Wednesday, November 27, 2013

Hoar-frost Etymology

Hoar-frost ice crystal (c) John Ashley
Hoar-frost ice crystal growing on a grass stem
Our modern-day English term, "hoar-frost," grew like a fruit from a number of older root languages. By combining the two words' meanings, the term attempts to describe ice crystals that form on the ground or low vegetation, by water vapor sublimating directly into ice without turning to liquid first.

Going back in time, "hoar" grew out of the Middle English, "hore," which came from the Old English, "hār," itself originating from the Proto-Germanic, "hairaz." It is cognate, or related to Old Norse "hārr," Old High German, "hēr," and Old Slavonic, "sěrǔ." The first known use of "hoar" was in 1567, while its roots grew down into the 11th century.

Thick hoar-frost covers opening to squirrel den
Growing forward in time, the Proto-Germanic, "frusta," turned into the Old High German, "frost," then adopted into Old English as "forst" and "frost." Both of these terms were common in English from around 1400 until late in that century, when "frost" was the sole literary survivor. The Old High German "frost" is related to the "frost" of Old Saxon and Old Frisian, and to the "vorst" of Middle Dutch and Dutch. The related term, "freeze," is from the Old English, "freosan," and German / Old High German / Proto-Germanic, "frieren" / "friosan" / "freusanan."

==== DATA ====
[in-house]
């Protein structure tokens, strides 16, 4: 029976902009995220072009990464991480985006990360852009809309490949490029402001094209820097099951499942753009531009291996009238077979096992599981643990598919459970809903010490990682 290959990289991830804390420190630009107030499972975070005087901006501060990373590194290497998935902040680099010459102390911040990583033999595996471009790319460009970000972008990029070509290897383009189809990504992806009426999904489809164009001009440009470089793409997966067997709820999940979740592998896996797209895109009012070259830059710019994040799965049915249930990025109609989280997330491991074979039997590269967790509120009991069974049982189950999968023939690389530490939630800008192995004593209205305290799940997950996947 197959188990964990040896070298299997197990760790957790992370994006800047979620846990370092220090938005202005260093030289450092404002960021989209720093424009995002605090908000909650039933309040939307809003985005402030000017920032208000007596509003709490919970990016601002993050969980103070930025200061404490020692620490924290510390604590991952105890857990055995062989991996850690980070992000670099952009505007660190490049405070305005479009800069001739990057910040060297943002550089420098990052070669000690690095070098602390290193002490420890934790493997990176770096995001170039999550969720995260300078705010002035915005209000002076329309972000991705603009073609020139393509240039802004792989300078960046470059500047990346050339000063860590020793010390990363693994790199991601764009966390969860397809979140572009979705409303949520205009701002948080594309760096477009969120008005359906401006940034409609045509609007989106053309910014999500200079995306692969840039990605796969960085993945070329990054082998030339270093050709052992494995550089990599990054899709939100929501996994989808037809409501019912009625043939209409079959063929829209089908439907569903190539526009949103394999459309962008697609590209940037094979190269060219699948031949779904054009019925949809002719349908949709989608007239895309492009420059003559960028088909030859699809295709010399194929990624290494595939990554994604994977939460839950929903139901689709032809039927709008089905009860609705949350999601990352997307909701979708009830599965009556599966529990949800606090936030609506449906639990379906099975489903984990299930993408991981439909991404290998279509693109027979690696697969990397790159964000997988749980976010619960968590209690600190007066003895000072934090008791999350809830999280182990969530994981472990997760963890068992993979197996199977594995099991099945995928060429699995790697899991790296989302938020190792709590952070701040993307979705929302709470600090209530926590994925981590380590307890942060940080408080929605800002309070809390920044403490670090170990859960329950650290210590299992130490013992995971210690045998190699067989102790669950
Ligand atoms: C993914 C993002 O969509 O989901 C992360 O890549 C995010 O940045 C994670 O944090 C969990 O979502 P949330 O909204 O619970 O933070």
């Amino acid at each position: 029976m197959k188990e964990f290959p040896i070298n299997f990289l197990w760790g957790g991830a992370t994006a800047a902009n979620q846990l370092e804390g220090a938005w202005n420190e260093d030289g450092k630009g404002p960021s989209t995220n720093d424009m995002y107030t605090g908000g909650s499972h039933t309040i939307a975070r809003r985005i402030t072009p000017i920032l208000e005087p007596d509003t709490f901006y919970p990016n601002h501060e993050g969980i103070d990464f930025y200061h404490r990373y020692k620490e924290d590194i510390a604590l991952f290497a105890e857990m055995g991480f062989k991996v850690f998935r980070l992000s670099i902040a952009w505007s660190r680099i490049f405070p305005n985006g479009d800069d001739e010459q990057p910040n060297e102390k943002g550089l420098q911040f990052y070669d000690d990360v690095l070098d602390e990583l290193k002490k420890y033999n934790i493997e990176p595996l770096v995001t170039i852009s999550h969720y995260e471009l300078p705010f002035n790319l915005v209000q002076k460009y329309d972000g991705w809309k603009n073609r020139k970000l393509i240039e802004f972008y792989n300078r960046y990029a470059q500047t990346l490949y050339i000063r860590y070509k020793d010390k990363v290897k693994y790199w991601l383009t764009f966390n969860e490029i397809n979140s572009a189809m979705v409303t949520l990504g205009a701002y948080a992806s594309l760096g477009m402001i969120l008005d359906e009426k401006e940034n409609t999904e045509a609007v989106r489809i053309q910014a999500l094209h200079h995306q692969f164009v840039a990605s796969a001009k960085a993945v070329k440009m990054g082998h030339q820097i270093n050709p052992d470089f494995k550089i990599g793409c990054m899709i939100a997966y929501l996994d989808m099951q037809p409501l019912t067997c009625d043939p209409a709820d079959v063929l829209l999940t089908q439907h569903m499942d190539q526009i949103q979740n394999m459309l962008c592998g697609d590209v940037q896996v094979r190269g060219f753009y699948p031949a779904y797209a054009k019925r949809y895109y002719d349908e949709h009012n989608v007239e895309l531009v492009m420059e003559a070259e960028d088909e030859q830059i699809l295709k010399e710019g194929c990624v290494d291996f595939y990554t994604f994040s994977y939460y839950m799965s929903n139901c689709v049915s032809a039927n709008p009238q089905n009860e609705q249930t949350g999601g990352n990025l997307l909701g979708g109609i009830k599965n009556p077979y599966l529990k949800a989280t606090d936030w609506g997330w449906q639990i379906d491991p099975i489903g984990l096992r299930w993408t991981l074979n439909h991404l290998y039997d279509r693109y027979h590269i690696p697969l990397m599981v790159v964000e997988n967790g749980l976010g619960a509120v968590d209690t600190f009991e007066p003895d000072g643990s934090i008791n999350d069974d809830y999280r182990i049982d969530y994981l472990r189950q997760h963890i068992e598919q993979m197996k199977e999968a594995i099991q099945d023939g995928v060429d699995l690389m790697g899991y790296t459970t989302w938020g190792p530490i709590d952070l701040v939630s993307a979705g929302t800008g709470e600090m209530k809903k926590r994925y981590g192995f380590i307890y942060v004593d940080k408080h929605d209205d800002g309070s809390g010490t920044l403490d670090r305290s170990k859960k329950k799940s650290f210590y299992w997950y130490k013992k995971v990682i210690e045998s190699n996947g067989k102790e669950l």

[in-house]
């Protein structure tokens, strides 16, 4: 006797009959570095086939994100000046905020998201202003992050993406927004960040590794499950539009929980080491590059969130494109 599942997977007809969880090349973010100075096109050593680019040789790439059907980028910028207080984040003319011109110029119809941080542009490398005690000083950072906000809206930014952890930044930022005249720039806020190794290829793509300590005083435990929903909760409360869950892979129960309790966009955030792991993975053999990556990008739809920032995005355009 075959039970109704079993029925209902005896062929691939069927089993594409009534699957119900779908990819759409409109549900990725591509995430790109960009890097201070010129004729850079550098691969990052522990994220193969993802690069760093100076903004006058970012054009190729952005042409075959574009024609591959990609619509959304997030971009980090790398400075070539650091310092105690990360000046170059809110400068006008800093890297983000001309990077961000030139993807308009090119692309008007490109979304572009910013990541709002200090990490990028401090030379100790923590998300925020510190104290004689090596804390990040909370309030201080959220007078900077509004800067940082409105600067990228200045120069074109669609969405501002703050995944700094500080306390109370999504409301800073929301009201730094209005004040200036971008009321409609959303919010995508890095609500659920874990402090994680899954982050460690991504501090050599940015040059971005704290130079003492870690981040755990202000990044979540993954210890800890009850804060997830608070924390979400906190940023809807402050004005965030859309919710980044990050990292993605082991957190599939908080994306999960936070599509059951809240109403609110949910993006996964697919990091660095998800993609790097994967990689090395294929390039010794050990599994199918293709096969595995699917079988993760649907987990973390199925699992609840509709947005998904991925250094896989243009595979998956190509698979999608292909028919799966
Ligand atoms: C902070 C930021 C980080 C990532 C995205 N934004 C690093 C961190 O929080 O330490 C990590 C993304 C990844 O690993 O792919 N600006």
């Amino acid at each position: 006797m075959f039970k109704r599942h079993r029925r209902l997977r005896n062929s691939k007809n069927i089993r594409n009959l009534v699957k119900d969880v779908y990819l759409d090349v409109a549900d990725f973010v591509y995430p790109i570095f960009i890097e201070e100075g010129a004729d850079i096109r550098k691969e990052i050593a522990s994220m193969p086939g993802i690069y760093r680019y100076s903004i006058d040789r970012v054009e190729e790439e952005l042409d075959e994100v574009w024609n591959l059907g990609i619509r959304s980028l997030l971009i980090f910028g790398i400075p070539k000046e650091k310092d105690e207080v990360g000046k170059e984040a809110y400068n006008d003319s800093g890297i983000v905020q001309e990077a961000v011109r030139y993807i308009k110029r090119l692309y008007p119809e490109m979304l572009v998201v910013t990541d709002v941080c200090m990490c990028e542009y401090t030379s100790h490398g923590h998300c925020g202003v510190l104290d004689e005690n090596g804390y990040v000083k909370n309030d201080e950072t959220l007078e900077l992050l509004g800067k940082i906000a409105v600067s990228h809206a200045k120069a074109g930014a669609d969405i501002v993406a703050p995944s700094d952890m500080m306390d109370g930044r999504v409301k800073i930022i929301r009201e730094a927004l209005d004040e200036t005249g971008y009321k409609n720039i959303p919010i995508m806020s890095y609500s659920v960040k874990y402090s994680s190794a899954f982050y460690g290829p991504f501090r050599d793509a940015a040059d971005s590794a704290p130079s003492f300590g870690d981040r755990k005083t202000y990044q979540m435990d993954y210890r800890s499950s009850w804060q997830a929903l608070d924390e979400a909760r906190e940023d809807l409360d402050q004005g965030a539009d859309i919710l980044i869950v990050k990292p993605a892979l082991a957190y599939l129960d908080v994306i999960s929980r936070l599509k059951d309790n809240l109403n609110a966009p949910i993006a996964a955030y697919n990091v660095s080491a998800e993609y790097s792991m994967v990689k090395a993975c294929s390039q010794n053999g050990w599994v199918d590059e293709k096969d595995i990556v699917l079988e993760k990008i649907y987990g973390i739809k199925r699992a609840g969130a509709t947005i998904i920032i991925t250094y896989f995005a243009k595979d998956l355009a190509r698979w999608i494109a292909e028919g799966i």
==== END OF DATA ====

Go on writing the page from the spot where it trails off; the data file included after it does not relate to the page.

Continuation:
The root words for hoar led from venerable to grey-haired, morphing into a term that tethers the vision of white ice crystals to that of an old man's beard. The root words for frost led from a generic, "to freeze," to the slightly more specific, "turn to ice."

These days, our winter walks through the woods and over to the frozen creek lead here and there through patches of what one might call, "hore-forst." As we move on through November and the temperature keeps dipping, frost will eventually form on my hoary beard, freezing lips and cheeks until my own English starts sounding rather old.